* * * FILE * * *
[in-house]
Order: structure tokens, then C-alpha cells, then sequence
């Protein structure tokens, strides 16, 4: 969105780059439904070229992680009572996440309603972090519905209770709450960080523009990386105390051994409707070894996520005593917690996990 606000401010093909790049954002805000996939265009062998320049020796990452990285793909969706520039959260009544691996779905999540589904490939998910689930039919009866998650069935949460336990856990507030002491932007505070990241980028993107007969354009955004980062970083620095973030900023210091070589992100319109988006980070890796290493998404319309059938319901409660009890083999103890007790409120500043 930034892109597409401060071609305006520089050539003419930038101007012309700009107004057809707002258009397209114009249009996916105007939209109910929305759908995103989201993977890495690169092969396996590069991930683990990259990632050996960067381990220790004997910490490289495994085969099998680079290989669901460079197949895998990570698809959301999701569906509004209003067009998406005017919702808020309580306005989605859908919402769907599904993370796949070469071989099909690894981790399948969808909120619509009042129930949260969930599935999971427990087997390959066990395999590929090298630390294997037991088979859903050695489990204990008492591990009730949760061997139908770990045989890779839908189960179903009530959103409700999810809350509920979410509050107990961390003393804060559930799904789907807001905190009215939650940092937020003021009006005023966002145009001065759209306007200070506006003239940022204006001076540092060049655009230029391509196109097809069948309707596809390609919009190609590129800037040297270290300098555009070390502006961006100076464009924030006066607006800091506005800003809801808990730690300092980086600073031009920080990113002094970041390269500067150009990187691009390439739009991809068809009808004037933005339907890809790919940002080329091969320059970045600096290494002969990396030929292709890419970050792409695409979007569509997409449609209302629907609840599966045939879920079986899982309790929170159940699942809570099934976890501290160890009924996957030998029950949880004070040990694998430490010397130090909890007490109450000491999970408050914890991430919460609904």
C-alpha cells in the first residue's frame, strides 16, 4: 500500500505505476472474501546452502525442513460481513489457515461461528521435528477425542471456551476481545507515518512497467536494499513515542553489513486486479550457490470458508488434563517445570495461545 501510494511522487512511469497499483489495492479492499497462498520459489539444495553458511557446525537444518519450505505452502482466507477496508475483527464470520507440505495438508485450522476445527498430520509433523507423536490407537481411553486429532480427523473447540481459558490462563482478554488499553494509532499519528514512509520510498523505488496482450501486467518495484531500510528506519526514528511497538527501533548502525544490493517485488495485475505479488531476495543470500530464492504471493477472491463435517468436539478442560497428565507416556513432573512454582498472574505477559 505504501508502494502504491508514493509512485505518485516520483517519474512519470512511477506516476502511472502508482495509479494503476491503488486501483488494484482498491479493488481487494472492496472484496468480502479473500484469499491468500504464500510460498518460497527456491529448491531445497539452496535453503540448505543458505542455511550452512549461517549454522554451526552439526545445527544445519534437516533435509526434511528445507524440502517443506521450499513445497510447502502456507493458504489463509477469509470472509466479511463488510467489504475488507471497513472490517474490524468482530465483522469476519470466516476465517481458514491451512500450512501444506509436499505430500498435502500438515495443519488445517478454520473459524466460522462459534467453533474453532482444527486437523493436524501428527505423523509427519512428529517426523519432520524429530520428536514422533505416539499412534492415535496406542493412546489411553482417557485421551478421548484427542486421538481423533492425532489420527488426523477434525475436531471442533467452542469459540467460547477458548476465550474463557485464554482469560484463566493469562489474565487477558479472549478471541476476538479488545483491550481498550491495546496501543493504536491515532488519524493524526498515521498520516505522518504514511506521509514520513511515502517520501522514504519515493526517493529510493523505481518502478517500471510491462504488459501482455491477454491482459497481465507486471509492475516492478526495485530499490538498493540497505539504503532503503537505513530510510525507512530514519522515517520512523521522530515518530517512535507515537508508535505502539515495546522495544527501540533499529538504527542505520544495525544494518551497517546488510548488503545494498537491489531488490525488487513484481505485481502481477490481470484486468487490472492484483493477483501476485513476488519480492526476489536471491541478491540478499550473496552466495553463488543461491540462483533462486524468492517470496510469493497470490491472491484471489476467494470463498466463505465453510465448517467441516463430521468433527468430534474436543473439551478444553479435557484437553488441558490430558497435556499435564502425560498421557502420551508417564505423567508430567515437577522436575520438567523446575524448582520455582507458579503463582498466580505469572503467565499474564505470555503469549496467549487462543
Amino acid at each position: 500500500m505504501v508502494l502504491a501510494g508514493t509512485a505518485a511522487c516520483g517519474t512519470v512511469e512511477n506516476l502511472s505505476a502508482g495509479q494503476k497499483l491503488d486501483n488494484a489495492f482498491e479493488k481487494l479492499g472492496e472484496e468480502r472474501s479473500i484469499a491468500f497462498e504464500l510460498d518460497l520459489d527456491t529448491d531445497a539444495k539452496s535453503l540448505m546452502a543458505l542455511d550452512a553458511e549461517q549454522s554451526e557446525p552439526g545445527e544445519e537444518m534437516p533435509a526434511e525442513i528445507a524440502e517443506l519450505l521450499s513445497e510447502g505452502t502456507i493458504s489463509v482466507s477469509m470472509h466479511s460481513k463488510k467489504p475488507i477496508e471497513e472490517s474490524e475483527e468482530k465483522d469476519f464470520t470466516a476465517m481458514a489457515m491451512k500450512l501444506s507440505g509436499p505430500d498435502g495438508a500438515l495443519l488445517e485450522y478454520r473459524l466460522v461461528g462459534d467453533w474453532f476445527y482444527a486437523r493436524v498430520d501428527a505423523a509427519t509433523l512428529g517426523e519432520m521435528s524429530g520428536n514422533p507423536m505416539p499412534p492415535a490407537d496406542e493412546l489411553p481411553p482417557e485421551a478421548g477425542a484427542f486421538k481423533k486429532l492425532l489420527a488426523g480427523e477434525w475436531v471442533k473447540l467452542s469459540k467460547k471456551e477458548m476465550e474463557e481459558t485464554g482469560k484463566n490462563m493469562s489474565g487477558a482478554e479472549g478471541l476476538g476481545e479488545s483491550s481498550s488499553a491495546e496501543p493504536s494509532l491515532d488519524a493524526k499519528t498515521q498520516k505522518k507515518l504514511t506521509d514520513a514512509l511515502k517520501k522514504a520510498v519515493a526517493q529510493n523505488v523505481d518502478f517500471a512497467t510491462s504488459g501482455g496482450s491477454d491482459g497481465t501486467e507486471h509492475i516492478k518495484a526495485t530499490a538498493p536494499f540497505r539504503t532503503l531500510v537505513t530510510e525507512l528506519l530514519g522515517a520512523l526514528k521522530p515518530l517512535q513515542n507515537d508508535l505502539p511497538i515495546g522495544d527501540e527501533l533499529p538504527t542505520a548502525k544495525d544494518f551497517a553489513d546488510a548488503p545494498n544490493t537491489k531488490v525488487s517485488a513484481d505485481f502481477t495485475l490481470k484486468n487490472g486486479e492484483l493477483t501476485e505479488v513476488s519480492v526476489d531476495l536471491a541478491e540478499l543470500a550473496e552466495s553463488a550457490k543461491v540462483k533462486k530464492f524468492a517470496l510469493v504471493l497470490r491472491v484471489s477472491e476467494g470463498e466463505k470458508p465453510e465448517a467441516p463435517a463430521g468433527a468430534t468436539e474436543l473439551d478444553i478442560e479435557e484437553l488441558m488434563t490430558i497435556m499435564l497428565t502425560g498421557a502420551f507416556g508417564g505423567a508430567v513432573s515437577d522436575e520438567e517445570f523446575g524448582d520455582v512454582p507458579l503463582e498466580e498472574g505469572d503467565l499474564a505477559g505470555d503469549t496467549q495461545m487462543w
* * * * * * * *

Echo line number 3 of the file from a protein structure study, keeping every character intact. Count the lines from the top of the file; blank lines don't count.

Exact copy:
């Protein structure tokens, strides 16, 4: 969105780059439904070229992680009572996440309603972090519905209770709450960080523009990386105390051994409707070894996520005593917690996990 606000401010093909790049954002805000996939265009062998320049020796990452990285793909969706520039959260009544691996779905999540589904490939998910689930039919009866998650069935949460336990856990507030002491932007505070990241980028993107007969354009955004980062970083620095973030900023210091070589992100319109988006980070890796290493998404319309059938319901409660009890083999103890007790409120500043 930034892109597409401060071609305006520089050539003419930038101007012309700009107004057809707002258009397209114009249009996916105007939209109910929305759908995103989201993977890495690169092969396996590069991930683990990259990632050996960067381990220790004997910490490289495994085969099998680079290989669901460079197949895998990570698809959301999701569906509004209003067009998406005017919702808020309580306005989605859908919402769907599904993370796949070469071989099909690894981790399948969808909120619509009042129930949260969930599935999971427990087997390959066990395999590929090298630390294997037991088979859903050695489990204990008492591990009730949760061997139908770990045989890779839908189960179903009530959103409700999810809350509920979410509050107990961390003393804060559930799904789907807001905190009215939650940092937020003021009006005023966002145009001065759209306007200070506006003239940022204006001076540092060049655009230029391509196109097809069948309707596809390609919009190609590129800037040297270290300098555009070390502006961006100076464009924030006066607006800091506005800003809801808990730690300092980086600073031009920080990113002094970041390269500067150009990187691009390439739009991809068809009808004037933005339907890809790919940002080329091969320059970045600096290494002969990396030929292709890419970050792409695409979007569509997409449609209302629907609840599966045939879920079986899982309790929170159940699942809570099934976890501290160890009924996957030998029950949880004070040990694998430490010397130090909890007490109450000491999970408050914890991430919460609904």